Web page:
Gareema Shankar and Renu Singhi are well over the 'conventional age' for cycling. But ask them to slow down and they will only pedal past. Let alone the naysayers, they are not stopping for anyone on their journey of self-discovery.
Renu Singhi from Jaipur, Rajasthan, begins her jam-packed day by alighting her bicycle. She then rides for 70 km, all before starting her daily routine. In the evenings she builds her core physical strength by training some more.
But what’s even more awe-inspiring is that Renu is 58 years old. When people ask her what keeps her going at this age, she merely responds, “For once, I am doing something for myself and not for anyone else.”
Ever since Renu started her cycling journey in 2017, she has inspired countless Indian women wary of cycling to take to the streets.
One such woman was Gareema Shankar (44) from Delhi. Though Gareema had also been cycling since 2017, she recalls how she would only do it at the park near her home.
She shares, “I would stay hidden from my parents and only cycle once I dropped my son off at school. I had never cycled on the roads of Delhi because I did not want people I knew to see me.”
But she adds that 2021 proved to be a game changer for her. “I got to know about Renuji’s story on a Zoom call that was being hosted by an organisation. When I figured the age at which she had started cycling, I asked myself ‘What’s stopping you?’”
Gareema adds that being a mother to an 8-year-old and juggling work and home brought its own set of doubts. “But when I would follow Renuji’s accomplishments, it would hit me that age was indeed a number and there was no better time than the present to take on a new project.”
The start of a unique friendship
It was in 2022 that the duo finally met at the London-Edinburgh-London (LEL) — Britain’s greatest cycling challenge spanning 1500 km. Gareema had only admiration for Renu. In fact, Renu was something of a star at the event.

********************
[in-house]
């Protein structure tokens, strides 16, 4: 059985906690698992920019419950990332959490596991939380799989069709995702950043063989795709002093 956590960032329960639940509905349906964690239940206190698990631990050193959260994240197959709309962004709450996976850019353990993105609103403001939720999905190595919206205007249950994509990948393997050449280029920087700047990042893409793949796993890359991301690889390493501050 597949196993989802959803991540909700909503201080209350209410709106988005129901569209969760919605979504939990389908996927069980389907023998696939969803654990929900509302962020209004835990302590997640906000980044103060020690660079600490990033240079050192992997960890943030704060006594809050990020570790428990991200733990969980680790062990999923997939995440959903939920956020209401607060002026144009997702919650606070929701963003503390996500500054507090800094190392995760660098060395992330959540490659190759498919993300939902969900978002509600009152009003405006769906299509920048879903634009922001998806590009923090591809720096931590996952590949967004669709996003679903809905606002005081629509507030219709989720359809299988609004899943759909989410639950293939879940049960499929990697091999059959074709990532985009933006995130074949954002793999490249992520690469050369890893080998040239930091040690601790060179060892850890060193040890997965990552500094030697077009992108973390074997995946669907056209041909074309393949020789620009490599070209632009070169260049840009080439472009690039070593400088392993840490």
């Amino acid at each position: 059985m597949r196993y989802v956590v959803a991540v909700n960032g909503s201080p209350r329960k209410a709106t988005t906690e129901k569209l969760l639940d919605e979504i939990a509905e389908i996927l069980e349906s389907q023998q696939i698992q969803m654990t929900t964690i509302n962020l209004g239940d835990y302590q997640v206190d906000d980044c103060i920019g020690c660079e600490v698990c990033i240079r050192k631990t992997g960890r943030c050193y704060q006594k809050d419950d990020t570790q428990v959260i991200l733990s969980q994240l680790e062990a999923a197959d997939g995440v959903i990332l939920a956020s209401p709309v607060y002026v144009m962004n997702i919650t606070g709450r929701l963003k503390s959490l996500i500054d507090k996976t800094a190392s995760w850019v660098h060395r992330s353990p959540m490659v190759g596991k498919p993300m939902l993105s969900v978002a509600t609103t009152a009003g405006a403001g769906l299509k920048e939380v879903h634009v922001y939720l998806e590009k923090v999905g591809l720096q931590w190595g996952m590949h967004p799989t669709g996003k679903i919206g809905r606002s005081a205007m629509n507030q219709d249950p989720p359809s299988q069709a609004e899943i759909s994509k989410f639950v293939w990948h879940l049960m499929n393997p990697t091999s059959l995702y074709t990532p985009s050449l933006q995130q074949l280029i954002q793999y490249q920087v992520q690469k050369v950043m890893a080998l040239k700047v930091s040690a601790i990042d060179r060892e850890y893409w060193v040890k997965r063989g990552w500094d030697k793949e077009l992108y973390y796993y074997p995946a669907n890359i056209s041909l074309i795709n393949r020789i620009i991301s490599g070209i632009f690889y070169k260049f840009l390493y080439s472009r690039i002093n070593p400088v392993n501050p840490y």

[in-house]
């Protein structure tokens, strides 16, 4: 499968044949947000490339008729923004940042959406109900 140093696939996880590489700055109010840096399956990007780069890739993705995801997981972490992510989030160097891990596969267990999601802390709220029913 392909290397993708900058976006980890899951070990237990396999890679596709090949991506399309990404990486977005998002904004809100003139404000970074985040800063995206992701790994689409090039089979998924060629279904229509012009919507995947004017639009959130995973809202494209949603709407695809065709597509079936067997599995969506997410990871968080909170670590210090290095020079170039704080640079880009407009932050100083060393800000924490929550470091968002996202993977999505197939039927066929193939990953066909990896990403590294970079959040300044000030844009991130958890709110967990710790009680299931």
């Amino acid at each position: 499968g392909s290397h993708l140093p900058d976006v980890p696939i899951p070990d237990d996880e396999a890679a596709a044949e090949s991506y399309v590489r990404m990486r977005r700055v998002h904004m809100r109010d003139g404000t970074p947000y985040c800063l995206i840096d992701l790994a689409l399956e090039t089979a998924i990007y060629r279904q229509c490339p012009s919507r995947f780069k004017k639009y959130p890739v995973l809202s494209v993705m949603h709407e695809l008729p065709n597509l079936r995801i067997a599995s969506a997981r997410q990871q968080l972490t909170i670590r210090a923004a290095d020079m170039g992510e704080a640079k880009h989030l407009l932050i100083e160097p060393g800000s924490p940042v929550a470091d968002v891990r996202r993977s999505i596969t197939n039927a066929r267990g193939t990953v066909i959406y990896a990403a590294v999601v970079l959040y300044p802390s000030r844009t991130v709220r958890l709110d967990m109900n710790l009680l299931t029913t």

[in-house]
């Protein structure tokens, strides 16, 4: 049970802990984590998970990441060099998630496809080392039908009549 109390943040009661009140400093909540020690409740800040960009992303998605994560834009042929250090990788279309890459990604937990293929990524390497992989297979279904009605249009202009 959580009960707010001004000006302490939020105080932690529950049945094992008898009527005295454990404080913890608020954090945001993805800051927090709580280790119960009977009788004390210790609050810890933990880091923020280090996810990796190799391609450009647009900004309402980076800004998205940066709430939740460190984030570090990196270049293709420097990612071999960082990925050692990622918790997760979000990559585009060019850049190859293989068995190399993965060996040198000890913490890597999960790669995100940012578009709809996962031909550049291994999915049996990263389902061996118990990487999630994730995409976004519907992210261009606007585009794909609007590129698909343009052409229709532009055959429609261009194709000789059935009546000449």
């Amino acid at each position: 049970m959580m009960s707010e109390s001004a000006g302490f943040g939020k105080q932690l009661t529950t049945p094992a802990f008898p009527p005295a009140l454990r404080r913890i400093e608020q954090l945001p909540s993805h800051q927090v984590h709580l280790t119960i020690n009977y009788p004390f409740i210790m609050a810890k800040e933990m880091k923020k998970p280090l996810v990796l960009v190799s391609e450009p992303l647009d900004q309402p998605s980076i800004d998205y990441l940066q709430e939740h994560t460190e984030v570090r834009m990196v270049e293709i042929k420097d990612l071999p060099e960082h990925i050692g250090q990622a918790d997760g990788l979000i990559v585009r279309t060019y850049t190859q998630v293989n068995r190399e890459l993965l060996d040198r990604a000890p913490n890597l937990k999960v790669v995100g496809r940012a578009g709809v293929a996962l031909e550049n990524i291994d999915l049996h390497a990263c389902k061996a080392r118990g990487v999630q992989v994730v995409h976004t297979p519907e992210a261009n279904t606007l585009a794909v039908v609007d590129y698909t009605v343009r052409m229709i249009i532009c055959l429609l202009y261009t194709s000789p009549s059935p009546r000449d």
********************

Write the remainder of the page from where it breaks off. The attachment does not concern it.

The news of her completing the Paris–Brest–Paris (PBP) — a long-distance cycling event that spans 1,200 km — in a record 92 hours had reached the participants’ ears.
This was a big win for Renu who had bought her first cycle at the age of 52.
Recounting the serendipitous moment she says, “I had no plans to buy a cycle. I had gone with my younger son to the shop and was taking a look at the cycles when one of them caught my eye. It was a beautiful one with a basket in front. The minute I saw it I thought of how nice it would be to take my granddaughter for a ride on it.”
But as much as she wanted to, Renu did not buy it. “How could I just buy a cycle? I was a grandmother. I needed to ask my family.”
Fortunately, they agreed. Renu placed an order for the cycle, had it fitted with lights and took a ride across town. “I did not know how to change gears. But I learnt these things.”
In 2017, a month after riding her precious cycle every day, Renu signed up for a MTB 60 km (mountain biking) challenge “purely for fun” and ended up coming second!
She adds, “People were saying ‘Look! She just started cycling a month back and now she is doing all these events.’ But I was just having fun.”